Many media outlets seized on a clarification that the Dickey amendment — which bans the use of federal funding to promote gun control — does not apply to researching gun violence, which currently receives around 0.7% of the amount that the study of sepsis, a similarly prevalent cause of death, gets.
But the focus on the Dickey amendment — which remains firmly in place — obscured what might be significantly more influential in the course of the gun control debate: a commitment to fund the National Violent Death Reporting System (NVDRS), the US’s nationwide database of violence-related fatalities.
Where’s the evidence?
Amid the $650 billion ringfenced for violence and injury prevention, some $23.5 million has been ringfenced for the database, which has long been undermined by uneven reporting between states, incomplete data sets, and a lack of funding.
“It’s an enormous gap,” said Andrew Morral, head of gun violence research at the non-partisan RAND Corporation. “The US has an incredible database on traffic fatalities going back forty years with all this information about road conditions, weather, and what the driver was doing, and it’s very useful for research. We just don’t have anything like that for violence research.”
“It’s an enormous gap”
The stark difference in data quality is matched by a gap in the attention that road traffic deaths and gun deaths receive in the scientific literature.
In the decade 2004-2014, road traffic deaths killed around 415,000 people in the US. Gun violence claimed around 350,000 lives in the same period. But while vehicular deaths generated 44,710 publications in the scientific literature, only 1,738 scientific articles focus on firearms injuries.
Funding the NVDRS is a pre-requisite for rigorous investigation, Morral said. Without a reliable federal database, researchers are dependent on a small number of existing studies.
All eyes on Dickey
The Dickey amendment never explicitly banned research into gun violence, but the Centers for Disease Control and Prevention effectively stopped researching the issue when it passed. According to the pressure group Everytown for Gun Safety, CDC funding for firearm injury prevention plummeted 96% between 1996 and 2012.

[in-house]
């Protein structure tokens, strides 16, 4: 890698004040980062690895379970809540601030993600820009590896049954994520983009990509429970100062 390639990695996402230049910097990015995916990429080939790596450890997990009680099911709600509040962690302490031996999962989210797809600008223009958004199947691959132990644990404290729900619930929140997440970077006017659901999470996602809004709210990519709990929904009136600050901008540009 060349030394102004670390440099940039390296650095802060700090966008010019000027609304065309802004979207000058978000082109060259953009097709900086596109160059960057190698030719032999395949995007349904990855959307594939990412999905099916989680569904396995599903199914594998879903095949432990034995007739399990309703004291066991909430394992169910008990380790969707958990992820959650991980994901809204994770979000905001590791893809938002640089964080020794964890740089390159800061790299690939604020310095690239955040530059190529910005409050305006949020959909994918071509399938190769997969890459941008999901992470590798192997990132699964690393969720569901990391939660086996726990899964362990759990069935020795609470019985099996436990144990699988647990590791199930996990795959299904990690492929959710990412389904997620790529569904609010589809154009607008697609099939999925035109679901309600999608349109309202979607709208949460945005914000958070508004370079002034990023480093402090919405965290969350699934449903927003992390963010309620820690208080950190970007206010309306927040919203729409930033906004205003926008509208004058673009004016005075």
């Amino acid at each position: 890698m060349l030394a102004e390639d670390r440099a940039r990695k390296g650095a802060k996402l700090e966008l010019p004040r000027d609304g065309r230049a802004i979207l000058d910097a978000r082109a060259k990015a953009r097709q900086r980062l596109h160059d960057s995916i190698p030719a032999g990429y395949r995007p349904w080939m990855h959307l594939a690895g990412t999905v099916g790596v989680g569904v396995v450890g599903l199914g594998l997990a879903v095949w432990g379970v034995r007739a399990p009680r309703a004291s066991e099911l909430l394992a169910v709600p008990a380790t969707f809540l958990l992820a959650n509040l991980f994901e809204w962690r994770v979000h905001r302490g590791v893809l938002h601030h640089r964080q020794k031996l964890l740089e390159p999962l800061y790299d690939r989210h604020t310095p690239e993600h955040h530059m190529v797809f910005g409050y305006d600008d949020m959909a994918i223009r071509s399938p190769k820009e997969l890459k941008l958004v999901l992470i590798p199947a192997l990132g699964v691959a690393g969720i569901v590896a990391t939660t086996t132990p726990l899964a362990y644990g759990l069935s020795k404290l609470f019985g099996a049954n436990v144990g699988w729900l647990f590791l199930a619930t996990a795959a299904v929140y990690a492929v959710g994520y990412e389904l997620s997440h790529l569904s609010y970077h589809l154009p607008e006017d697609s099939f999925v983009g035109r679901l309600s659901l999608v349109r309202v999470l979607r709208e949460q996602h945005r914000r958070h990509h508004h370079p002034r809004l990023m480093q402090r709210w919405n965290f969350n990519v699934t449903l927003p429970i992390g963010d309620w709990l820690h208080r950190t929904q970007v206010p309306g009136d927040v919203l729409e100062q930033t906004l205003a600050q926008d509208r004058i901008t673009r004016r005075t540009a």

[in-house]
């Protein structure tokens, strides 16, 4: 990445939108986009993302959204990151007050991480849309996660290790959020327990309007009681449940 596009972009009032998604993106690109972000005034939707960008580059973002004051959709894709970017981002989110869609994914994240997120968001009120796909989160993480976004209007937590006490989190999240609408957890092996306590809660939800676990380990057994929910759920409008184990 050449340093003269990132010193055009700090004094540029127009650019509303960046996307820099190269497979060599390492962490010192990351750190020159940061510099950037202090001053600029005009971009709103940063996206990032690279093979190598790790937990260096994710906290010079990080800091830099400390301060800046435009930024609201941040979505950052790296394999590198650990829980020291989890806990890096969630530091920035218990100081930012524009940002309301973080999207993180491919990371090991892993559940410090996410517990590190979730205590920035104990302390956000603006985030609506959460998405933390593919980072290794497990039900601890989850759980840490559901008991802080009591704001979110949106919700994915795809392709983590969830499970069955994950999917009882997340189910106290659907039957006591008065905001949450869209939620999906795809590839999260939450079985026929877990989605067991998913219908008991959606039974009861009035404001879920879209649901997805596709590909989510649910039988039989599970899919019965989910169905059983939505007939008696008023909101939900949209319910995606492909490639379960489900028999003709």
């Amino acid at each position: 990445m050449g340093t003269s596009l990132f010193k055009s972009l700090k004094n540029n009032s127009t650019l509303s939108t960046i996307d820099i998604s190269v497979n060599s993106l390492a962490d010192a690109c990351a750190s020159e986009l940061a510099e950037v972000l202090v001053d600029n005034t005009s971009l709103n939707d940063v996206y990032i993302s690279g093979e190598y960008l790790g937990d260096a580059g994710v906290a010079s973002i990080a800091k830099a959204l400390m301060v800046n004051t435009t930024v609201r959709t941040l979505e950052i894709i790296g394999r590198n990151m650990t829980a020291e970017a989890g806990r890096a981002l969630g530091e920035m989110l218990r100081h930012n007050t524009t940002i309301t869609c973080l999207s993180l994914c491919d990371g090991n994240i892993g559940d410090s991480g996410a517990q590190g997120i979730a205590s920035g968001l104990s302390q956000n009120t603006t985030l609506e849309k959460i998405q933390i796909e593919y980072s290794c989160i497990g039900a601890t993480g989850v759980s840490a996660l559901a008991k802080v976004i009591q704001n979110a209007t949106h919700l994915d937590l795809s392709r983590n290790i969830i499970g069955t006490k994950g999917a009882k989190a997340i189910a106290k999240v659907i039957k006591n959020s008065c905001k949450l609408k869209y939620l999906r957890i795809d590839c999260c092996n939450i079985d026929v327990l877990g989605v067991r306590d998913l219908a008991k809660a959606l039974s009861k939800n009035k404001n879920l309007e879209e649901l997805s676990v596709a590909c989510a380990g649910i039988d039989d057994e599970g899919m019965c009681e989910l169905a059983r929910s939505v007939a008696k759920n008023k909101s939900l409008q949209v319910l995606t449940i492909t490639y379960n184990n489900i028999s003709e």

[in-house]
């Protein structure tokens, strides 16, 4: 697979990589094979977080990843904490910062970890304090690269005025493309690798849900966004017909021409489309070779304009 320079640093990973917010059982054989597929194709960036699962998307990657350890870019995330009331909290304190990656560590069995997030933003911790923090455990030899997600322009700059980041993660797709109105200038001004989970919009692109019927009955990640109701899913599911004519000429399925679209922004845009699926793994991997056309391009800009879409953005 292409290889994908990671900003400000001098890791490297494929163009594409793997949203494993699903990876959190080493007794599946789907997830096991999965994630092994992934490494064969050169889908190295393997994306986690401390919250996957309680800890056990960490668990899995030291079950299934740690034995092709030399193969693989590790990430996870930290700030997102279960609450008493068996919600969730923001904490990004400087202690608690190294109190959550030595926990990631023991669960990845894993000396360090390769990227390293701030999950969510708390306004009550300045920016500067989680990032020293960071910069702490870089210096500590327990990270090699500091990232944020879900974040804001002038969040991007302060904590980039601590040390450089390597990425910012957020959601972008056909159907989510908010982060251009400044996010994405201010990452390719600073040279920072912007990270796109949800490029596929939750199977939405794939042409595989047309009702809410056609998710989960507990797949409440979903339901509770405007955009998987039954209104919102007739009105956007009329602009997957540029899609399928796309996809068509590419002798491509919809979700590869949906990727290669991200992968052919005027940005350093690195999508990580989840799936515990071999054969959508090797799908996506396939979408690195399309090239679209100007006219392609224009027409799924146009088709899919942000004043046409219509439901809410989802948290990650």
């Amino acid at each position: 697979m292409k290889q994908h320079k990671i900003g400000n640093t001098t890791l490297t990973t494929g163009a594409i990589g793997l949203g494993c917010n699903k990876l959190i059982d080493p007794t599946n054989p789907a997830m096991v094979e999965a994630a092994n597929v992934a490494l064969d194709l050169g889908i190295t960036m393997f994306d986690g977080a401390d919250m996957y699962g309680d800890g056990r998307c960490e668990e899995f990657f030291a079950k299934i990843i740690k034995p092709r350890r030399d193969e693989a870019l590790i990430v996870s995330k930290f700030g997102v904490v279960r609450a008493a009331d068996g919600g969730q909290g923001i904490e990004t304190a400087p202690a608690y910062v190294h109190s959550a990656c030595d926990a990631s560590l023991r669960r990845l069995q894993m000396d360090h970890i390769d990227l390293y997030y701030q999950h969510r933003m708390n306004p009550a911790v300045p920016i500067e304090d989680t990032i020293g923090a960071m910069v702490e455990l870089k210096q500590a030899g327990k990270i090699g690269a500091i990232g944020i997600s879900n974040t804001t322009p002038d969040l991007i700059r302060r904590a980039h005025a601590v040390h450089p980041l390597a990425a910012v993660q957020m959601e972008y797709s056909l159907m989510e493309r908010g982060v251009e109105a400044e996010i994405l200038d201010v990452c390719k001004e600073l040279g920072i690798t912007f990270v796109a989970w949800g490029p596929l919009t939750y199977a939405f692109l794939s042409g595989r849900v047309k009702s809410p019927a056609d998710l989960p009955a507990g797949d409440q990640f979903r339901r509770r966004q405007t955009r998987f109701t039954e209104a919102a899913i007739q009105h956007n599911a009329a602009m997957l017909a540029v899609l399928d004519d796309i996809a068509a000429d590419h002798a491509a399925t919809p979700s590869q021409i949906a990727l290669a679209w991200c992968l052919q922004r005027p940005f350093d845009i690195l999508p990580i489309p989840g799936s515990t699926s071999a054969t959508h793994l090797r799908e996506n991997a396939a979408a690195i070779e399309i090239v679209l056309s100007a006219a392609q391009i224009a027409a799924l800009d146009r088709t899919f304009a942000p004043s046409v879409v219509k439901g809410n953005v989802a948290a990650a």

Jay Dickey, the late Republican congressman who proposed the amendment, himself co-authored a Washington Post op-ed in 2012 noting the “chilling effect” that the legislation had on the research community — an effect that was entirely unintentional, he claimed.
“It falls woefully short of what is needed.”
The clarification may free up funding for research, though gun violence researchers remain cautious. “It’s pretty minor,” said Andrew Morral, who pointed to the lack of substantial investment to make that happen.
Others were more blunt: “It falls woefully short of what is needed,” Professor Matthew Miller of the Harvard T.H. Chan School of Public Health told The Trace.
Indeed, when President Obama issued an executive order encouraging federal agencies to research gun violence after the Sandy Hook shootings in 2012, very little changed. Alex Leshner, CEO emeritus of of the American Association for the Advancement of Science, told CNN that those efforts came to “nothing,” adding: “It’s one of the few public health problems facing the country about which we have basically no scientific base of information to guide us how to deal with it.”
Data versus culture
The debate on gun control will not be solved by data alone — commentators on both sides of the argument have long lamented its descent into a “culture war” in which seemingly irreconcilable worldviews are pitted against each other.
But part of the problem, according to some researchers, is the lack of reliable data from which to craft effective policy proposals.
“They aren’t both right.”
“There are policies that experts on both sides of the gun debate believe have opposite effects,” said Morral, citing discussion of gun-free zones as one example among many. Some believe they invite attackers who know they won’t meet with armed resistance; others believe that fewer guns equals fewer shootings.
“They aren’t both right,” said Morral, “this is a factual matter and it could be resolved with good science — but it’s one of the very basic questions that we just don’t have the answers to.”
Funding and expanding the NVDRS is one small step towards understanding the scale of the problem. A spokesperson for the CDC said that the agency “has and will continue to support data collection activities and analyses to document the public health burden of firearm injuries in the U.S” but “awaits further guidance and direction from Congress and the Department of Health and Human Services.”
(Picture credit: Flickr/Jblankster)